Reflections amid violence

(Photograph by Francesca Oggiano, from the series The Stolen Eyes)

in memory of Walter Benjamin

for n.m.

 

A historical materialist approaches a historical subject only where he encounters it as a monad.  In this structure he recognizes the sign of a Messianic cessation of happening, or, put differently, a revolutionary chance in the fight for the oppressed past.

Walter Benjamin, Theses on the Philosophy of History

 

As the many protests of spain’s united mareas ebbed to a close on the night of February 23rd, the police of Madrid could not resist a melee of violence.  The images call forth memories of earlier violence, a state violence that has marked the brief history of spain’s 15M.

(By Juan Robles Gonzalez)

Sadly there is nothing in any of this that is new.  An even modest enquiry into the history of working class movements reveals a tragic chronicle of state violence.  And nothing in our present testifies to any kind of different political reality.  And yet many insist that our time is not that of the past; that our democratic age, an age of the rule of law, provides the instruments, both legal and political, to contest and respond.  The violence acted out is thereby seen as excessive, symptomatic of state dysfunctions, rather than indicative of any intrinsic failure.  The documentary film Dérives is an eloquent and powerful example of this kind of gesture of accusation against police violence, in this instance the  that was thrown against the student led protests of the Printemps Érable of 2012, in Québec.

(By 99percentQC)

With no desire to diminish this effort, as a critique of violence though, it remains radically unsatisfactory; unsatisfactory because of its underlying assumption – an assumption that is false – namely, that under the rule of law, such violence can only be understood as a “dérive” from the normal functioning of state institutions.

Walter Benjamin’s 1920 essay, “Critique of Violence” provides tools to grasp the limits of such a critique, and equally, lays the basis for a more radical political opposition to the violence of State –Capital than any liberal pacifism is capable of sustaining.

Violence as a moral issue is connected with law and justice, with law conceived as the means to the ends of justice, however this latter is understood.  And violence is invariably tied up with the instrument of law.  Of any state violence, it can be asked if it is a means to just or unjust ends.  Assuming then just ends, the violence of legal authority may then be judged in the light of its consistency with the sought after goal.  The violence of Québec’s police is therefore deemed to have been disproportionate and accordingly inconsistent with the just end of democracy.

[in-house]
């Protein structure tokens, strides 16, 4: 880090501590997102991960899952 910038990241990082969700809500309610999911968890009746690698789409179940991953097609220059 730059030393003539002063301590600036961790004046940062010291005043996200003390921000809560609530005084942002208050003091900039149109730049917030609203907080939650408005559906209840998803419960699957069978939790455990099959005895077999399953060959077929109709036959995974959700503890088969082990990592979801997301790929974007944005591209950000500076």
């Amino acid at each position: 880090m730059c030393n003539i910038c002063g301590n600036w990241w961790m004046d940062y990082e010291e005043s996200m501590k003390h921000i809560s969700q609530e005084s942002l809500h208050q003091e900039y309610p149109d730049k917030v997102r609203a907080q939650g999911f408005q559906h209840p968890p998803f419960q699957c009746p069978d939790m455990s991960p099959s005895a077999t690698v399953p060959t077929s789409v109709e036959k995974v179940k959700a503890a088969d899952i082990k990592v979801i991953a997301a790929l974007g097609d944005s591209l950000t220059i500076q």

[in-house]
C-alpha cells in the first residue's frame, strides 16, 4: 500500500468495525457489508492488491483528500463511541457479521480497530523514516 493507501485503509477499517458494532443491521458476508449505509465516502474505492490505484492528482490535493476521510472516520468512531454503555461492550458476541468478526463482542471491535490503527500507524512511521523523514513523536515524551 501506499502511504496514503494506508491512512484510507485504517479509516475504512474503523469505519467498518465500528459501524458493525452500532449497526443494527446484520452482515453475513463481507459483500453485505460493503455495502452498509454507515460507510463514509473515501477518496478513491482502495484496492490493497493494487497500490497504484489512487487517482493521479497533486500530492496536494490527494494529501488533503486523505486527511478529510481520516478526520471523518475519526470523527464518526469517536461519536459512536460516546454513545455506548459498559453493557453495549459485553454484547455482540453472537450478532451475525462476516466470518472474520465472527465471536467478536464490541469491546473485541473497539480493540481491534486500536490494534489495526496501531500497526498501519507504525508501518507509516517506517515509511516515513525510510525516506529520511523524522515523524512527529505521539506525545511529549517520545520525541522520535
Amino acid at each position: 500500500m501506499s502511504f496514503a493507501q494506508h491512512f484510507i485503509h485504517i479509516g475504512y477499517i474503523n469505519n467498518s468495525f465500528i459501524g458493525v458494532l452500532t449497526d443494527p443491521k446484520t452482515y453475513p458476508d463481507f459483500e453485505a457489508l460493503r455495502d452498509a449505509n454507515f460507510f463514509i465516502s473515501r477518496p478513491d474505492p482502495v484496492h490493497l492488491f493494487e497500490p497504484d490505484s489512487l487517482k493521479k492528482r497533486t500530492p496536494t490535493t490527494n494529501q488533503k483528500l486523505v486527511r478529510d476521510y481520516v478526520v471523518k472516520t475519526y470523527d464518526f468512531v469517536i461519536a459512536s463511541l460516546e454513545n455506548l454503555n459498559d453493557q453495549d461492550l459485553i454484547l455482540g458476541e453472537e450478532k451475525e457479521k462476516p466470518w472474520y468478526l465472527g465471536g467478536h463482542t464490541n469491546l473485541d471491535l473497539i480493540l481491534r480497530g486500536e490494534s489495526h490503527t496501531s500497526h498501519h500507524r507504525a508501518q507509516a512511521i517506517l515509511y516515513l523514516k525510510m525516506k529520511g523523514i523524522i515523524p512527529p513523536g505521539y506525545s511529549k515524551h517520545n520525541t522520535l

As Benjamin however quite rightly pointed out, an argument of this kind fails as a critique of violence as such, because it can at best serve to defend or reject violence in particular cases, and even then only if it is assumed that the end which the violence serves is clear and resistant to doubt.  (What “democracy” was at stake during the Printemps Érable?)  The question of whether violence as a principle can be morally justified remains open.  Indeed, the argument as developed can be employed to justify or condemn any particular example of violence.  It in other words resolves nothing. (277)

For Benjamin, talk of legal violence evaluated in the light of just ends, a perspective characteristic of natural law legal philosophy, helps little.  The philosophical tradition of positive law, by contrast, sees violence as a product of history; law, and its possible violence, is judged exclusively for what it is and from this perspective, that is, as a means.  Both theoretical positions share a dogma, a dogma expressed in the antinomy that just ends determine just means, verses just means define just ends.  However, the second view, expressive of positive law legal philosophy, permits a movement towards a critical criterion for a general reflection on violence. (278)

Historically, positive law distinguishes between sanctioned and unsanctioned violence.  How of course the distinction is to be grounded is not always obvious, but whatever answer is forthcoming, it has to do with the origin of the violence, which under specific conditions is considered to be acceptable.  That is, still under the inescapable logic of  means to ends, the distinction of sanctioned and unsanctioned violence depends on an historically relative judgement.  Violence acknowledged as legitimate by politically recognised ends is acceptable.  That which exceeds such ends falls outside the historical context and may therefore be judged as serving “natural” ends, not legal ends. (278-80)